6 reasons to fire your property manager

It can be easy to just assume your property manager is doing everything they should – but what happens if they're not performing?

gavin smith

Blogger: Gavin Smith, director & general manager, State Custodians

When it comes to your investment property, choosing a property manager should not be done lightly. Being a property manager should be about more than collecting the rent and sending you a statement each month.

Your property manager should have the knowledge and expertise to fulfill your needs as a landlord and meet your expectations. But if they’re not, it might be time to find someone who will.

Here are our top reasons why you should fire your property manager:


You have no idea what state your property is in
As the owner of the property, you have a right to know what condition your property is in. If there are any property maintenance issues, it should be reported to you, no matter how small. It is often the small problems that are not dealt with early on that cause the big problems.

The house hasn’t been inspected in over a year
Regular inspections should be a given for a property manager. If these are not conducted, how will you know what condition the property is in or whether any maintenance is required? If a tenant is injured due to the lack of maintenance, you could face legal issues. Regular inspections is also a good way to keep an eye on your tenants to ensure they are looking after the property.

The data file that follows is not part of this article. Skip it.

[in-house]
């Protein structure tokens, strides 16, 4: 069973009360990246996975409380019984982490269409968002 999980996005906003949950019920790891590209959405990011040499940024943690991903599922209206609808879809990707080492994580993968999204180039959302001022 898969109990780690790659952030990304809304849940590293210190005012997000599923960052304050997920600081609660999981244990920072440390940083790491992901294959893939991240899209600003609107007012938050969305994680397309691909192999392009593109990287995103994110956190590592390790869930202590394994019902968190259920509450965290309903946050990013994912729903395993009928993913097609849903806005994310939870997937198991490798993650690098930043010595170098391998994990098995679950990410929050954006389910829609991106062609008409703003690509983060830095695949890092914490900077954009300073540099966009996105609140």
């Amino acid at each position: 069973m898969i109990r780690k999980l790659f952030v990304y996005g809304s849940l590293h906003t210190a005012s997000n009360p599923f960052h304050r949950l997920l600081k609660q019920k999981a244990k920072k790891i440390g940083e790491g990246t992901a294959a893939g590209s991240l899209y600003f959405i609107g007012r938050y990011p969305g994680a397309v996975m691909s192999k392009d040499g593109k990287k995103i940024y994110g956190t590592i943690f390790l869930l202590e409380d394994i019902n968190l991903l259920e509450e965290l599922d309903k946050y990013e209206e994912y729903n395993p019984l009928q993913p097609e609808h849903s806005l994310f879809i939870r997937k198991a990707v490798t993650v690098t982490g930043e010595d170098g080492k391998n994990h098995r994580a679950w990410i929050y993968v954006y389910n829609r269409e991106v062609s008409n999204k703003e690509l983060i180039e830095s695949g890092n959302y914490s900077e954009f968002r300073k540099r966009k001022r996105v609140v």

Your property manager never responds to emails or calls
Ongoing communication is vital between tenants and property managers, and landlords and property managers. So, if you find that it takes days or weeks for your property manager to respond or they simply don’t respond at all, it’s a sign that they are not taking your relationship as seriously as they should be.

Your property manager doesn’t seem interested or motivated
If your property manager sounds bored or disinterested whenever you talk to them or they aren’t excited about getting you a better rental return, they may not be the best choice for you.

Your property manager should have your best interests at heart and be motivated to keep your property in top shape and tenanted as much as possible.

The rent is not regularly reviewed
If you have been charging the same rent amount for the past five years, it may be a sign that your property manager is not reviewing and comparing your rent with the current market.

The rent is paid late, constantly
If the tenant has made a habit of paying the rent late, it’s a sign that your property manager isn’t taking initiative to stop this. If it has become a regular occurrence, your property manager should be taking the legal steps to vacate the tenant.

Read more:

Nation's best property experts uncovered

7 tips for investing on a small income

What do stock market conditions mean for property investment?

5 common mortgage mistakes

How you can outplay the market

You need to be a member to post comments. Become a member for free today!

Comments powered by CComment